Cookie policy: This site uses cookies (small files stored on your computer) to simplify and improve your experience of this website. Cookies are small text files stored on the device you are using to access this website. For more information please take a look at our terms and conditions. Some parts of the site may not work properly if you choose not to accept cookies.

  • 4 of 6

Figure 1: Neuromodulation for rheumatoid arthritis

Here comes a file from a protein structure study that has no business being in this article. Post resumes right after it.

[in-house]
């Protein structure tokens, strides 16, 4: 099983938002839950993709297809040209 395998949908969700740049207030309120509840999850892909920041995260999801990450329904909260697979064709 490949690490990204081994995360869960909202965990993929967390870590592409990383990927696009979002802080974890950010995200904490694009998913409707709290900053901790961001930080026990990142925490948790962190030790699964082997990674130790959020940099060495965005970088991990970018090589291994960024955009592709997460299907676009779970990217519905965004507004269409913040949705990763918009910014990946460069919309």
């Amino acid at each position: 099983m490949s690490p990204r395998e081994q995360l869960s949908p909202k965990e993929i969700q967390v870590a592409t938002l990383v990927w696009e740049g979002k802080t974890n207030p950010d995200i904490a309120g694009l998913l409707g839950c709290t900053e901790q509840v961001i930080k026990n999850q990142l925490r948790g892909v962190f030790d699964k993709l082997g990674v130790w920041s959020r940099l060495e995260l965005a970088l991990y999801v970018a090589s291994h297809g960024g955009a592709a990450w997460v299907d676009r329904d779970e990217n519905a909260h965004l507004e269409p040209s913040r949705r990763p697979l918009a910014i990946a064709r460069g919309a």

Electrical stimulation of the vagus nerve with an implantable bioelectronic device affects splenic T-cells and macrophages to reduce production of tumour necrosis factor (TNF), an inflammatory mediator, leading to reduced rheumatoid arthritis symptoms in some patients. 1) A microregulator stimulates the vagus nerve. The signals sent through the vagus and splenic nerve trigger a reduction in the activation of T cells and macrophages in the spleen 2) There is a reduced production of systemic inflammation mediators and reduced activation of circulating immune cells 3) This leads to decreased inflammation, joint damage and pain

Source  SetPoint